Who uses computerized decision support and analytics?
by Daniel J. Power
Managing Editor, Journal of Decision Systems
Traditionally, many researchers and consultants have treated computerized decision support as something that is important to senior managers involved in areas such as financial services and manufacturing. The trend toward data–centric organizations has heightened the need for computerized decision support, BI and analytics tools in the form of PC-based, online and mobile systems. In line with this trend, the availability and use of these tools outside of senior management roles has increased. Many people use computerized decision support for work and in recent years to aid personal decision-making. Identifying the targeted or intended users for computerized decision support helps to refine, focus and differentiate the specific system. Knowing who does or will use a decision capability helps to inform the content and design of the application.
Let us review examples of targeted users for decision support, BI, and analytic systems.
In 1978, Keen and Scott Morton described six diverse systems and targeted user groups, including: (1) a DSS to help investment managers with a stock portfolio, (2) a DSS used by the president of a small manufacturing company to evaluate an acquisition prospect, (3) an interactive DSS used by product planners for capacity planning, (4) a model-driven DSS used by a brand marketing manager for making marketing allocations, (5) the geodata analysis and display system (GADS) used to redesign police beats, and (6) a DSS to explore and define alternative school district boundaries. These innovative unique DSS provided previously unavailable data and information in new formats to key decision makers, however these technologies were siloed and highly domain specific in focus.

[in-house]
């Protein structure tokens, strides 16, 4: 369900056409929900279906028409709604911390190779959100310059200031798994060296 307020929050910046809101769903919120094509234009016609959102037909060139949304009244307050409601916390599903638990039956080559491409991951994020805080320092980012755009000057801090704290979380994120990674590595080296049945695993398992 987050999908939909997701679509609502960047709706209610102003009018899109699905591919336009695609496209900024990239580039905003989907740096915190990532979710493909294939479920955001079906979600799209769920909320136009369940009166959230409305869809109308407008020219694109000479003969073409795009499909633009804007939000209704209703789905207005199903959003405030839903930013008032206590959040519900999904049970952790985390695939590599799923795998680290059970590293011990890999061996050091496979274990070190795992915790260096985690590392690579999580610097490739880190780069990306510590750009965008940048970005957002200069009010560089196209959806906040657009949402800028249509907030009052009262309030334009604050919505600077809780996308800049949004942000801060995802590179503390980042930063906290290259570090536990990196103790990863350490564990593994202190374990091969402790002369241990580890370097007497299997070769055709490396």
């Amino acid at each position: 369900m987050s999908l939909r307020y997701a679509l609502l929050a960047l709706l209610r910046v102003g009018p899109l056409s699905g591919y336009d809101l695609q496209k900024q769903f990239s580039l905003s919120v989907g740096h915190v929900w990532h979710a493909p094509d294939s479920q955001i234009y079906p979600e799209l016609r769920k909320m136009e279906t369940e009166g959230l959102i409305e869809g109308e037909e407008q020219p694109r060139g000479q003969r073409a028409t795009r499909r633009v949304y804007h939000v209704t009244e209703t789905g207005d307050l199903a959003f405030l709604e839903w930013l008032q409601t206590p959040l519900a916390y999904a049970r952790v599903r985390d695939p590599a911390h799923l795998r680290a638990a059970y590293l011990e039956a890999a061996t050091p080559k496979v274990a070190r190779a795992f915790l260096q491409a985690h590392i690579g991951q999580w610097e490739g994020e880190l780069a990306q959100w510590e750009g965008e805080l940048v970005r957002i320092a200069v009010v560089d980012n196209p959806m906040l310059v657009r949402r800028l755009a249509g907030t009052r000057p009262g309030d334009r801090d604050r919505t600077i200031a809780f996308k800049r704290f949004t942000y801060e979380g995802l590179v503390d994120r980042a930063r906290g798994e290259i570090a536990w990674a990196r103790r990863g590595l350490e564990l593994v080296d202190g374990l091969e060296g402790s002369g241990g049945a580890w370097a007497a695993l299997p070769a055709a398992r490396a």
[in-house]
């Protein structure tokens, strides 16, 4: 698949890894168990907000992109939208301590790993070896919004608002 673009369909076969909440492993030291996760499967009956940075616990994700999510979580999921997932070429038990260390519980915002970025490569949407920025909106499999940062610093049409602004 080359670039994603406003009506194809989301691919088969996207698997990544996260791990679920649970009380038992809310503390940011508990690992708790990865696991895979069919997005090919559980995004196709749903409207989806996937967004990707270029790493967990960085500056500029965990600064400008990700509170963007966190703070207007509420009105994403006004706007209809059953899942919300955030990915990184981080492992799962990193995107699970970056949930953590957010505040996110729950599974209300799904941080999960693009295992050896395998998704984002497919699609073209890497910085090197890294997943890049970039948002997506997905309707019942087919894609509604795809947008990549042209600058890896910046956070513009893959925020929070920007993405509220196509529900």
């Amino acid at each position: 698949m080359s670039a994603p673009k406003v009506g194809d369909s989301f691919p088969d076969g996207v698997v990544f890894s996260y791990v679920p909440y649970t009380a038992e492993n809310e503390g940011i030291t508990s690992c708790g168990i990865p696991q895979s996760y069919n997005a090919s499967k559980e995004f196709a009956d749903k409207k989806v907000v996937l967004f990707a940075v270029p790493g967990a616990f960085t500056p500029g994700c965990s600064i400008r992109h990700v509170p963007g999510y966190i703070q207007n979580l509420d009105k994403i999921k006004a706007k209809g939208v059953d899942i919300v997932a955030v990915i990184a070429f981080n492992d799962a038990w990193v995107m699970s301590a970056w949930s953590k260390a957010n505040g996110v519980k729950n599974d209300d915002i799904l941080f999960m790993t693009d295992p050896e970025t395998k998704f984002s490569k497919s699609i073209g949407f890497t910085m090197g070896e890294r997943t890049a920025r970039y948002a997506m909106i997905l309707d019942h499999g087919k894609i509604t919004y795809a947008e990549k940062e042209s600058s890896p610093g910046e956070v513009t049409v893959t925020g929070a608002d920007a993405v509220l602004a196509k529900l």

Almost forty years later, the “Age of the Customer” and the development and use of sophisticated digital applications has redefined business decision support needs and opportunities in areas such as financial services, retail, aviation, medicine, sports and hospitality. With an increasing focus on customer-based insights, DSS are used as a means of building relationships with customers and disrupting customer engagement. Customer facing organizations are building and buying DSS, BI and data analytics capabilities to better understand their customers, partners and competitors while creating new revenue streams.
In financial services, managers and staff implement and use analytics, particularly predictive analytics in credit scoring, underwriting, collecting past due accounts, increasing customer retention and up-selling, cyber-crime and fraud detection. Sarah Murray (2016) Financial Times columnist, clothing retail firms continue to make significant investment in DSS, BI and data analytics to harness the valuable data they acquire in-store, online as well as via mobile and social media sources. For digital marketing staff, clothing designers and store managers, the focus is on building an improved understanding of customer behavior to make more timely predictions about upcoming fashion trends ahead of the competition.
Professional sports teams commonly use decision support and data analytics. Team sports marketers and ticket brokers need DSS to better understand their customer base by asking questions such as - How long has a customer been a ticket holder? Has this customer actually attended a game? Were unused tickets sold in from alternate vendors? Coaches use analytics to select players and create the "best" team.